Measuring quantum systems with a tunnel junction
This thesis is concerned with employing the statistics of charge transfer in a conductor as a tool for quantum measurement. The physical systems studied are electronic devices made by nanoscale manufacturing techniques. In this context quantum measurement appears not as a postulate, but as physical process. In this thesis I am considering a quantum system, in particular a qubit or a nanomechanical resonator, interacting with a tunnel junction. The effect of coupling a quantum system to a tunnel junction is twofold: The state of the quantum system will be changed and there will be information about the quantum system in the statistics of charge transfer of the tunnel junction. As the first example a quantum measurement process of a qubit is considered. A common description of the system and charge dynamics is found by introducing a new quantity, the charge specific density matrix. By deriving and solving a Markovian master equation for this quantity the measurement process is analyzed. The measurement is shown to be a dynamical process, where correlations between the initial state of the qubit and the number of charges transferred in the tunnel junction arise on a typical timescale, the measurement time. As another example of a quantum system a nanomechanical oscillator is considered. It is found, that the biased tunnel junction, acting as a non-equilibrium environment to the oscillator, increases the temperature of the oscillator from its thermal equilibrium value. The current in the junction is modulated by the interaction with the oscillator, but the influence vanishes for bias voltages smaller than the oscillator frequency. For an asymmetric junction and non-vanishing oscillator momentum a current is shown to flow through the junction even at zero bias. The current noise spectrum induced by the oscillator in the tunnel junction consists of a noise floor and a peaked structure with peaks at zero frequency, the oscillator frequency and double the oscillator frequency. The peak heights are dependent on the coupling strength between oscillator and junction, the occupation number of the oscillator, the bias voltage and the junction temperature. I show how the peak height can be used as a measure of the oscillator temperature, demonstrating that the noise of a tunnel junction can be used for electronic thermometry of a nanomechanical oscillator.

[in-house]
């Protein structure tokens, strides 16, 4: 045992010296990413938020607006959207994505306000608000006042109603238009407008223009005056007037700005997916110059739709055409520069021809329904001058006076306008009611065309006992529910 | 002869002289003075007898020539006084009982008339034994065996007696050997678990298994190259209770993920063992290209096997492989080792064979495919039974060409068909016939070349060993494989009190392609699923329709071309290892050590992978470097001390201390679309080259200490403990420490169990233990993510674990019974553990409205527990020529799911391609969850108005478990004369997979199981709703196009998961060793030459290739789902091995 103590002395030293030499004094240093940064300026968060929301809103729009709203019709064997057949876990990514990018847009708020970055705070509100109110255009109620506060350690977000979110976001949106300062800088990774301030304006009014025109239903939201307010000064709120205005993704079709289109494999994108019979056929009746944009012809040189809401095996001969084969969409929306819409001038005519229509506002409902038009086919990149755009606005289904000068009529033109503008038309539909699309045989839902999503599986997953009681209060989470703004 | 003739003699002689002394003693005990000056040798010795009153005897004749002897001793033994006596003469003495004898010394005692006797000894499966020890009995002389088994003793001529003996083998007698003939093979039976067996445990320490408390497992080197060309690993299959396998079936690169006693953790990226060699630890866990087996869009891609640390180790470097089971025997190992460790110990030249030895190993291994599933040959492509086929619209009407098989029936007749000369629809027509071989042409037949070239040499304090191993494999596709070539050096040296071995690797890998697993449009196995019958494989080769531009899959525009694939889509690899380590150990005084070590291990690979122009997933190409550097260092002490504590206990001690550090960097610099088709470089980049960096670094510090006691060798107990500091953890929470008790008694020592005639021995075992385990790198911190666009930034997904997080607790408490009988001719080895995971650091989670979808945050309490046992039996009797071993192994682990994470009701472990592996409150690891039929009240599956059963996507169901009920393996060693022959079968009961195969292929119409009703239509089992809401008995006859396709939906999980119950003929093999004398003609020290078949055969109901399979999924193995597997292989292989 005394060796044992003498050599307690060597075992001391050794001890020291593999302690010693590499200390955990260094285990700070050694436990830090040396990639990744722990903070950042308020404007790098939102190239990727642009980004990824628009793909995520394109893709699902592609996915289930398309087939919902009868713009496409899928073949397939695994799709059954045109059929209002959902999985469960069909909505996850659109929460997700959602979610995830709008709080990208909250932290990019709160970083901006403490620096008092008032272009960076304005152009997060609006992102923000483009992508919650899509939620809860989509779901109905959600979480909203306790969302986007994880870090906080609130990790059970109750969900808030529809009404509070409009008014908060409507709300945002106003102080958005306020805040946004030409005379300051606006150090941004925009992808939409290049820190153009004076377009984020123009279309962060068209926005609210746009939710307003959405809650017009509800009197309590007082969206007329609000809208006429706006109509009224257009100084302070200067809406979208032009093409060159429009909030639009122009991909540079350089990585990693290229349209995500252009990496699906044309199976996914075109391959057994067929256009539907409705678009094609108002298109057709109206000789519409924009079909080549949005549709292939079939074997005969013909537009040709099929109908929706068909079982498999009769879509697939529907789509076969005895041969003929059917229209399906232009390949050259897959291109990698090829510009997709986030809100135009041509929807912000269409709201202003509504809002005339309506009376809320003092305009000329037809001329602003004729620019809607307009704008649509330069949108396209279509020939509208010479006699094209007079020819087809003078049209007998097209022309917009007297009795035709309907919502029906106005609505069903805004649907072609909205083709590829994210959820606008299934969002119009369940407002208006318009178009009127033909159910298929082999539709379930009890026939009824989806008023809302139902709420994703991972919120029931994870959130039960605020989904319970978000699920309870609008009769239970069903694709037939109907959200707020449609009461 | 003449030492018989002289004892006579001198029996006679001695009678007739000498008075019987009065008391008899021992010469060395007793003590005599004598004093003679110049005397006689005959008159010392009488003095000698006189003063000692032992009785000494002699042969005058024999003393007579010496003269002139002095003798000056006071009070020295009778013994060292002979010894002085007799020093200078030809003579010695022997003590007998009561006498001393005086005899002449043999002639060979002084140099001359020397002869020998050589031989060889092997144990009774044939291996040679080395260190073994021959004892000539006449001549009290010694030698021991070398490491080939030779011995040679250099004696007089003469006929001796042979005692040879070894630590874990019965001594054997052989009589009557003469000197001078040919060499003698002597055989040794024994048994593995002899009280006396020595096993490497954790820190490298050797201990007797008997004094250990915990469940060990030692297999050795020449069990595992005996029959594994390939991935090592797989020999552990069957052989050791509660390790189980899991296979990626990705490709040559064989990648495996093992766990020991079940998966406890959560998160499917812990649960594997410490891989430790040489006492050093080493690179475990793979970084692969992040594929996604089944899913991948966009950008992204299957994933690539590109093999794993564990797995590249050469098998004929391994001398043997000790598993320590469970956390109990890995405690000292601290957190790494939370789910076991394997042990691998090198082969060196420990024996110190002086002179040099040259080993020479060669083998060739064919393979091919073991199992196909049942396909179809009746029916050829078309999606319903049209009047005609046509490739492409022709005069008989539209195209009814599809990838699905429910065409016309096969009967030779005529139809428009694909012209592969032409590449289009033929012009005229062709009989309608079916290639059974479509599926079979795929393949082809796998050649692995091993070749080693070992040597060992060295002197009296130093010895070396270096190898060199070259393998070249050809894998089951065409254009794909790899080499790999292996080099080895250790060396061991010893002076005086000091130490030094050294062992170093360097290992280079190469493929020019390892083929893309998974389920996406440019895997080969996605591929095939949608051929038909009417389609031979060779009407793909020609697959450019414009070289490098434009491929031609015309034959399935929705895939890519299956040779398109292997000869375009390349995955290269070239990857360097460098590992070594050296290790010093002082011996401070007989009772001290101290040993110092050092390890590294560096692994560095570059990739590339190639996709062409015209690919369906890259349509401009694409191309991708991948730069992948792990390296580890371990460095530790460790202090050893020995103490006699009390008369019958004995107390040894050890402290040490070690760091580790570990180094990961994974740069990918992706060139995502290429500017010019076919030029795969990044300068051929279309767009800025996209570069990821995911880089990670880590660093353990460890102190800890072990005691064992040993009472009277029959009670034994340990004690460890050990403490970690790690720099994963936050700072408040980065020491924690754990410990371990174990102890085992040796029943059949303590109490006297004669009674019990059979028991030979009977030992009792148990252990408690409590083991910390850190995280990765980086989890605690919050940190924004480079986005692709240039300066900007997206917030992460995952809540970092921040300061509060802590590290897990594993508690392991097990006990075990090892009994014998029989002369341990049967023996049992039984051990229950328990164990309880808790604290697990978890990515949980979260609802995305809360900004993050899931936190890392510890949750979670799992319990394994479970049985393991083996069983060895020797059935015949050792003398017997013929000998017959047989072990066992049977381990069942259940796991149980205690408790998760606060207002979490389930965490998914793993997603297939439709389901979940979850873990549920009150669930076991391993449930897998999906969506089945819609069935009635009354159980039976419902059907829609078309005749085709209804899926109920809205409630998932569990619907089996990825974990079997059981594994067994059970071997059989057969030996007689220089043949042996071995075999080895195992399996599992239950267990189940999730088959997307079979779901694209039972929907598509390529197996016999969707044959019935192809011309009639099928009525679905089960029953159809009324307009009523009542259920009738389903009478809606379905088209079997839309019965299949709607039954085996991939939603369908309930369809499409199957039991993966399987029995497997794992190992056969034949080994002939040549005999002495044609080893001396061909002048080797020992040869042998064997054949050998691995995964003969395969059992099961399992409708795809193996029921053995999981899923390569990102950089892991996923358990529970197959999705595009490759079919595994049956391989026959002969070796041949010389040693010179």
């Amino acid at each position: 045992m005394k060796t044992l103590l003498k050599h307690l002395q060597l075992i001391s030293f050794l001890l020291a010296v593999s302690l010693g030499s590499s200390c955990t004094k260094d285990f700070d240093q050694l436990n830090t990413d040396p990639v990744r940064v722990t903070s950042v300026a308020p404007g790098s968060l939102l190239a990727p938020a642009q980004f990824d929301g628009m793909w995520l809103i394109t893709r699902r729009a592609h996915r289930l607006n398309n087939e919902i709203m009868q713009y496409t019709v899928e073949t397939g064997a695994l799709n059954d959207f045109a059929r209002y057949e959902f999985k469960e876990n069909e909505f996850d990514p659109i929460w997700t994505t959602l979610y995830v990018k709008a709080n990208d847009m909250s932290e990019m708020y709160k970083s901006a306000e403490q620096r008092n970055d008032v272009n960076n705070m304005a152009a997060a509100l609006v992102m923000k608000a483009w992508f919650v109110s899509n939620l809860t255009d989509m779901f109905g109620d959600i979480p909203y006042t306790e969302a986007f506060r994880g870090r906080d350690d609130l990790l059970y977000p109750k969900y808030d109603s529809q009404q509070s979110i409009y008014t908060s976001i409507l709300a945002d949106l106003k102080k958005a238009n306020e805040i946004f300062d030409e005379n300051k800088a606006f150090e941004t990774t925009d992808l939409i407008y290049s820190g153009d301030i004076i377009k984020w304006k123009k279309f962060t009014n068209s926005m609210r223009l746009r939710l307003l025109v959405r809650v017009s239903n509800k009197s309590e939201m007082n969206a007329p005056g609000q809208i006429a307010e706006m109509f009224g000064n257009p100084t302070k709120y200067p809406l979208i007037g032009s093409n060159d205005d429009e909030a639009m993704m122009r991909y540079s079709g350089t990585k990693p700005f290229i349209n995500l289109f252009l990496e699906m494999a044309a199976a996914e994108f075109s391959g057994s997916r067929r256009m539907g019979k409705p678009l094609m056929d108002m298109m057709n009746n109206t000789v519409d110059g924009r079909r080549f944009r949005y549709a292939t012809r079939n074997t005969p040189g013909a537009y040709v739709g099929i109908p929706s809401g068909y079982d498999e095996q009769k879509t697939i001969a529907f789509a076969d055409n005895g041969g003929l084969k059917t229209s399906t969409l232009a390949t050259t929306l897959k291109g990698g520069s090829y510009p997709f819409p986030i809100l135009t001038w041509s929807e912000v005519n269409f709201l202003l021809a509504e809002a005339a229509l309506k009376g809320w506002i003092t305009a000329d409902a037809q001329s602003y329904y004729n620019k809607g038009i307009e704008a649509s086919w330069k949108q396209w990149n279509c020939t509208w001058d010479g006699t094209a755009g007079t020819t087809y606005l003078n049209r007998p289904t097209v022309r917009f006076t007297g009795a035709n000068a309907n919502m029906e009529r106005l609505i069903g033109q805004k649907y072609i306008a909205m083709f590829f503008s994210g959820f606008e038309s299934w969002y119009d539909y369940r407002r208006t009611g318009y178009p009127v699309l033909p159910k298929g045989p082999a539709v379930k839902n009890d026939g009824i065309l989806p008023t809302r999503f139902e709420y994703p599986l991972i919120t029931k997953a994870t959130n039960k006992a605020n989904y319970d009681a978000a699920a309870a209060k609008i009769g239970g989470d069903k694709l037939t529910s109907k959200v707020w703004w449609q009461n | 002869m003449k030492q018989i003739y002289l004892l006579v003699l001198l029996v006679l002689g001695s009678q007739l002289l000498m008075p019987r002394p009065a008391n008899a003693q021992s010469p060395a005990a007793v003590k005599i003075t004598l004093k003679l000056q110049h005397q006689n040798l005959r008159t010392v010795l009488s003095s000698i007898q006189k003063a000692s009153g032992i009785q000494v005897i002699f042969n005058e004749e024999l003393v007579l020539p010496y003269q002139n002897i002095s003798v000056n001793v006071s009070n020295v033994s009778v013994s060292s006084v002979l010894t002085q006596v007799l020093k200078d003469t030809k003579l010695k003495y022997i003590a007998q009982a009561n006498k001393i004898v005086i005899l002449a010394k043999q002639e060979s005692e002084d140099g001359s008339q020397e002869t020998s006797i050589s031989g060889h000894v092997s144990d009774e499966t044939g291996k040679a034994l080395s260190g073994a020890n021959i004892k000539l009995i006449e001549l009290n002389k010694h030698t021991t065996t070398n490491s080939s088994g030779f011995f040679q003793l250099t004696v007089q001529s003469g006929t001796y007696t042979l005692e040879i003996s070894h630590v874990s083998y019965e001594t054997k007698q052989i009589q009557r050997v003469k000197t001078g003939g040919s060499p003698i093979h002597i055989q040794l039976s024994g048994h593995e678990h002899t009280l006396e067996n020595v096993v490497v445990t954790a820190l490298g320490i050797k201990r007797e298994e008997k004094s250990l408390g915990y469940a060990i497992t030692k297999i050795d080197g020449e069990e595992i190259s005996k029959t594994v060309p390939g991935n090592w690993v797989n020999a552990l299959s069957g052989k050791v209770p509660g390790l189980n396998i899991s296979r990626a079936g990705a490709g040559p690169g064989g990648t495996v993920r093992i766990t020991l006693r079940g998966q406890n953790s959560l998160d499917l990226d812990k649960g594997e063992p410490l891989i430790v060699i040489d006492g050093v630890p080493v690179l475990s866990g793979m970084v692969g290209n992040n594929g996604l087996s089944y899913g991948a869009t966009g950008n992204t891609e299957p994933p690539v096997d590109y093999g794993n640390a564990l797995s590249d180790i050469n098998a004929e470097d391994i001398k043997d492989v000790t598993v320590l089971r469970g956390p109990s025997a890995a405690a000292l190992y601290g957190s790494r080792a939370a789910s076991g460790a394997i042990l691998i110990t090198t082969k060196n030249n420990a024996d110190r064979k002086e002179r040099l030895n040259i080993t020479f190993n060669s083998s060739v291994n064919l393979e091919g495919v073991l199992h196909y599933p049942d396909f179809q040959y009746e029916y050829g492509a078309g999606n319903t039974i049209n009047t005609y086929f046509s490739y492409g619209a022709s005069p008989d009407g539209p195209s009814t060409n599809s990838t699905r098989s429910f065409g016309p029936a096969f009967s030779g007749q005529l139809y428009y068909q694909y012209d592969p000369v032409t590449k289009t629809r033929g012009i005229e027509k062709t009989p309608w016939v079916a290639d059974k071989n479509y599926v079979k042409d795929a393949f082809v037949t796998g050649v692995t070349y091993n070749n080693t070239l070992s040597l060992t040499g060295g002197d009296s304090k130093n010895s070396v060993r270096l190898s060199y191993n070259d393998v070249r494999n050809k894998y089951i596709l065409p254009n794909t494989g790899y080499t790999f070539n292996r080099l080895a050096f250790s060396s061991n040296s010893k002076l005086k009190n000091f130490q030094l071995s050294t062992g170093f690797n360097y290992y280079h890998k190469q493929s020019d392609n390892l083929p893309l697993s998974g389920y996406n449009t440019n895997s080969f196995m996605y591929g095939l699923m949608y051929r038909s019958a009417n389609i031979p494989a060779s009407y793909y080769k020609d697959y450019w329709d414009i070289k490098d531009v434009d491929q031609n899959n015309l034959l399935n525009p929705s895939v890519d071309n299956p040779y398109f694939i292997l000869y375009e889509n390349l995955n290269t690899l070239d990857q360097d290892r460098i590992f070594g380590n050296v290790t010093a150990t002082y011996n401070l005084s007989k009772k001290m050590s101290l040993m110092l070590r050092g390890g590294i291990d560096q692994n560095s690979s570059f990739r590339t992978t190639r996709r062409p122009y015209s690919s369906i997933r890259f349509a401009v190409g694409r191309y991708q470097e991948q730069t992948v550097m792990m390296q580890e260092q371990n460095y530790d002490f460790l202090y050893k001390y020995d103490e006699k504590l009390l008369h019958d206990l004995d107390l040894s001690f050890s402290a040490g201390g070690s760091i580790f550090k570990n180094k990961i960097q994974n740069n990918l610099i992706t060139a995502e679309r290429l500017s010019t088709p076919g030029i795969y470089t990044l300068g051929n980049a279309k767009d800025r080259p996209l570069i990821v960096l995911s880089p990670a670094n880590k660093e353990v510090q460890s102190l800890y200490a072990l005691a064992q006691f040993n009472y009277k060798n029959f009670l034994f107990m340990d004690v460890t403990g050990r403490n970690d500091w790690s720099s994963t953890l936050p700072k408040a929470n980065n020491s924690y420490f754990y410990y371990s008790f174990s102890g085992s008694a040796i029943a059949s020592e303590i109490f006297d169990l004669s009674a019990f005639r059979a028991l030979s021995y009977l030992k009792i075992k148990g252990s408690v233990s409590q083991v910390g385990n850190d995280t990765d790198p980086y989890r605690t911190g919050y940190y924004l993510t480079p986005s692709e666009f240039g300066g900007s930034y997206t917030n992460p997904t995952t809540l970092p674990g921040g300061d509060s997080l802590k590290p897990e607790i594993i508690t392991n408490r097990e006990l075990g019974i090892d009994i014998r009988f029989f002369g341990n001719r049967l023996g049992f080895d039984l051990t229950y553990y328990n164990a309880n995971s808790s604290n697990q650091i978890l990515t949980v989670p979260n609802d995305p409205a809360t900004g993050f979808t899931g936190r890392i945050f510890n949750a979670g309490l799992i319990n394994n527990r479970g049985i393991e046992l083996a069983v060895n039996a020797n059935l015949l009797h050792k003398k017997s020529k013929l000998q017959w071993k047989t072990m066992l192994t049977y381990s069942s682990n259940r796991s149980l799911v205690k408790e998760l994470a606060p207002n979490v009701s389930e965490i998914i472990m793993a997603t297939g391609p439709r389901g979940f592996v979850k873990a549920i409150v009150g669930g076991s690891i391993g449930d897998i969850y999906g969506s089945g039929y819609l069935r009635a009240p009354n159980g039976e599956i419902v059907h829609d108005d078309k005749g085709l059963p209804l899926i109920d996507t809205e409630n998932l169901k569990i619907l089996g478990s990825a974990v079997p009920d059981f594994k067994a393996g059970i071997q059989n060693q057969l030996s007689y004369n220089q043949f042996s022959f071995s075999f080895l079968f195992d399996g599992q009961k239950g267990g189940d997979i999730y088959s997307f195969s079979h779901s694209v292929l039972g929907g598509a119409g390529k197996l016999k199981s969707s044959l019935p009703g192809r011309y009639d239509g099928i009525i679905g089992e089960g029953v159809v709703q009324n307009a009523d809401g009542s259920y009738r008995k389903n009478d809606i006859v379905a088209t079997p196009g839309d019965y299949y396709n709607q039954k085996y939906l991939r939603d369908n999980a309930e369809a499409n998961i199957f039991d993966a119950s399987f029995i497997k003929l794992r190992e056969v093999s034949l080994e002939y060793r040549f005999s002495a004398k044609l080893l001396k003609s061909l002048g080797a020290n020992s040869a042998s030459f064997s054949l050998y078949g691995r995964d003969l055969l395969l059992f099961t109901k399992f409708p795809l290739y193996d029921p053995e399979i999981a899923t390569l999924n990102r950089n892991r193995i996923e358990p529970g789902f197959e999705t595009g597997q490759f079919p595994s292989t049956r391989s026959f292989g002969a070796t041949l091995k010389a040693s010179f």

Source Type:Doctoral Dissertation
Keywords:NATURAL SCIENCES; Physics; quantum mechanics; quantum measurement; tunnel junction; qubit; nanomechanics; noise
Date of Publication:01/01/2006